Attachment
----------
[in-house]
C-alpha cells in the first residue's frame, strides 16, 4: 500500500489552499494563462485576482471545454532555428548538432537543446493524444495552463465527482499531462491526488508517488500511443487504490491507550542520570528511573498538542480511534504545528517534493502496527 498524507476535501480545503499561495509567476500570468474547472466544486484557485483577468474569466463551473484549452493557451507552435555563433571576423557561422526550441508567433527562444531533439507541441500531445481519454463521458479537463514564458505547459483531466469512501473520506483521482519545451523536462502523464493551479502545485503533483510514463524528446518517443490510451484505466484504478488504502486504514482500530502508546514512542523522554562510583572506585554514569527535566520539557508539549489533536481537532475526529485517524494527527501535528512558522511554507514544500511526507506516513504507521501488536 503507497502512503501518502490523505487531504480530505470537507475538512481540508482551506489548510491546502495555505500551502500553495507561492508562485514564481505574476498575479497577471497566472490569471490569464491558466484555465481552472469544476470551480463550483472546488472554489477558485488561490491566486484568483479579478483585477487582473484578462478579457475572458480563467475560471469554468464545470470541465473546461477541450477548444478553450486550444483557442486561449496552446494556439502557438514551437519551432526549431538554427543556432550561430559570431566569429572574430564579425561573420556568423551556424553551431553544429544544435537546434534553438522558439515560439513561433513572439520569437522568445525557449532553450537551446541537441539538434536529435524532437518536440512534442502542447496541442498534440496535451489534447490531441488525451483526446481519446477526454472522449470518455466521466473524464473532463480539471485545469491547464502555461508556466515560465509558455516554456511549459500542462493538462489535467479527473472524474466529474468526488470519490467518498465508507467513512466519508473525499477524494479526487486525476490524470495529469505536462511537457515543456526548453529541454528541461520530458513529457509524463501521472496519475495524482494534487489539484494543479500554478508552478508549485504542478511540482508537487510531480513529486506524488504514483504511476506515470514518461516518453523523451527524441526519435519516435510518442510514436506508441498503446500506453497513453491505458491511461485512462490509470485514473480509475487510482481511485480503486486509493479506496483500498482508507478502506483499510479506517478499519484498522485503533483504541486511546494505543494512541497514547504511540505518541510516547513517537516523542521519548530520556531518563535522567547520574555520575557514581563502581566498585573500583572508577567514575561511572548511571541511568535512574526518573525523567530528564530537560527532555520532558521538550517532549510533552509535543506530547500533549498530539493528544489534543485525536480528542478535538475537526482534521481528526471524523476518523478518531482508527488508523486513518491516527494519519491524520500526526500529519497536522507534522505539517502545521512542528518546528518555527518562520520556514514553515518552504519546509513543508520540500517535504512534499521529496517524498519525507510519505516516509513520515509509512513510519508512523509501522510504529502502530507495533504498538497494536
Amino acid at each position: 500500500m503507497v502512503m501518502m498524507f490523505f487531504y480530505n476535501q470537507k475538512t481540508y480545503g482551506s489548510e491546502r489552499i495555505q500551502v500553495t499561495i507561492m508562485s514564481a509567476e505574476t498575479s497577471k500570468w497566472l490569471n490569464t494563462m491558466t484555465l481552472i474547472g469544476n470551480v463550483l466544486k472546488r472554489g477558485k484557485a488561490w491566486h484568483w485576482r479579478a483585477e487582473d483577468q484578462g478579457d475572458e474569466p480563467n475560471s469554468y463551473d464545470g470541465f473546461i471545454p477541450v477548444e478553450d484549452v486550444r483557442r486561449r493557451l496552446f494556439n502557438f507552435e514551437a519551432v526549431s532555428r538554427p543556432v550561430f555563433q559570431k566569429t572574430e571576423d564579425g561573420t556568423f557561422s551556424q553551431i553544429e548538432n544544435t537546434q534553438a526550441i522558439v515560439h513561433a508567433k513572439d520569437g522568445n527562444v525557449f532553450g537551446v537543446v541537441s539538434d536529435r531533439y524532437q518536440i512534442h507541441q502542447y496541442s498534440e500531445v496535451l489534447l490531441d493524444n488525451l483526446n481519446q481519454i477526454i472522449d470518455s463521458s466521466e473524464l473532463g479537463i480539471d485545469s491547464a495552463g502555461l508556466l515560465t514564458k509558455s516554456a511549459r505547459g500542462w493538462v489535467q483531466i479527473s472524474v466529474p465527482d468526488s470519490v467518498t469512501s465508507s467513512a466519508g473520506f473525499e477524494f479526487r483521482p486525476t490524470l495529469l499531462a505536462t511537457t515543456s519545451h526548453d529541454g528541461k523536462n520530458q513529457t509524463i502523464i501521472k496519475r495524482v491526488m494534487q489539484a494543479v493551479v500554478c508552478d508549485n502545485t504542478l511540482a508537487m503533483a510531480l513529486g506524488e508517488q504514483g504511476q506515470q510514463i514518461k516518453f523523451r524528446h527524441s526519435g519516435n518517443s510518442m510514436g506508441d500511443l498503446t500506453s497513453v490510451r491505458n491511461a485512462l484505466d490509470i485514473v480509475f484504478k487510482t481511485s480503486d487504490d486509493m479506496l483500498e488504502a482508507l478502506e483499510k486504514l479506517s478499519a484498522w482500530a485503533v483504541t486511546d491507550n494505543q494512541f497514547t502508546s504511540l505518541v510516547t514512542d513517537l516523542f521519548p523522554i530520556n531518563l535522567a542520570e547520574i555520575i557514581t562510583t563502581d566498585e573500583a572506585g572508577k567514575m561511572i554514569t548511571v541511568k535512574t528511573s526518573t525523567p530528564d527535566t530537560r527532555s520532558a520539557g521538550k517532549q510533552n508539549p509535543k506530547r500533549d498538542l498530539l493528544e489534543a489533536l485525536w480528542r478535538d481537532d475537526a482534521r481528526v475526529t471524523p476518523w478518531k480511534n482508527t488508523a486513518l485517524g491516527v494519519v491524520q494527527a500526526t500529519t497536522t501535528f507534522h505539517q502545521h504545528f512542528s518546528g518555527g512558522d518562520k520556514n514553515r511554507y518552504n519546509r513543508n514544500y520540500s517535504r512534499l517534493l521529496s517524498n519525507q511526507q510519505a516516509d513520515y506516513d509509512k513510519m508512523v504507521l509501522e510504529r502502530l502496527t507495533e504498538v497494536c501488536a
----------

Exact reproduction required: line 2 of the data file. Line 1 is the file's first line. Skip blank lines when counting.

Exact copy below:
C-alpha cells in the first residue's frame, strides 16, 4: 500500500489552499494563462485576482471545454532555428548538432537543446493524444495552463465527482499531462491526488508517488500511443487504490491507550542520570528511573498538542480511534504545528517534493502496527 498524507476535501480545503499561495509567476500570468474547472466544486484557485483577468474569466463551473484549452493557451507552435555563433571576423557561422526550441508567433527562444531533439507541441500531445481519454463521458479537463514564458505547459483531466469512501473520506483521482519545451523536462502523464493551479502545485503533483510514463524528446518517443490510451484505466484504478488504502486504514482500530502508546514512542523522554562510583572506585554514569527535566520539557508539549489533536481537532475526529485517524494527527501535528512558522511554507514544500511526507506516513504507521501488536 503507497502512503501518502490523505487531504480530505470537507475538512481540508482551506489548510491546502495555505500551502500553495507561492508562485514564481505574476498575479497577471497566472490569471490569464491558466484555465481552472469544476470551480463550483472546488472554489477558485488561490491566486484568483479579478483585477487582473484578462478579457475572458480563467475560471469554468464545470470541465473546461477541450477548444478553450486550444483557442486561449496552446494556439502557438514551437519551432526549431538554427543556432550561430559570431566569429572574430564579425561573420556568423551556424553551431553544429544544435537546434534553438522558439515560439513561433513572439520569437522568445525557449532553450537551446541537441539538434536529435524532437518536440512534442502542447496541442498534440496535451489534447490531441488525451483526446481519446477526454472522449470518455466521466473524464473532463480539471485545469491547464502555461508556466515560465509558455516554456511549459500542462493538462489535467479527473472524474466529474468526488470519490467518498465508507467513512466519508473525499477524494479526487486525476490524470495529469505536462511537457515543456526548453529541454528541461520530458513529457509524463501521472496519475495524482494534487489539484494543479500554478508552478508549485504542478511540482508537487510531480513529486506524488504514483504511476506515470514518461516518453523523451527524441526519435519516435510518442510514436506508441498503446500506453497513453491505458491511461485512462490509470485514473480509475487510482481511485480503486486509493479506496483500498482508507478502506483499510479506517478499519484498522485503533483504541486511546494505543494512541497514547504511540505518541510516547513517537516523542521519548530520556531518563535522567547520574555520575557514581563502581566498585573500583572508577567514575561511572548511571541511568535512574526518573525523567530528564530537560527532555520532558521538550517532549510533552509535543506530547500533549498530539493528544489534543485525536480528542478535538475537526482534521481528526471524523476518523478518531482508527488508523486513518491516527494519519491524520500526526500529519497536522507534522505539517502545521512542528518546528518555527518562520520556514514553515518552504519546509513543508520540500517535504512534499521529496517524498519525507510519505516516509513520515509509512513510519508512523509501522510504529502502530507495533504498538497494536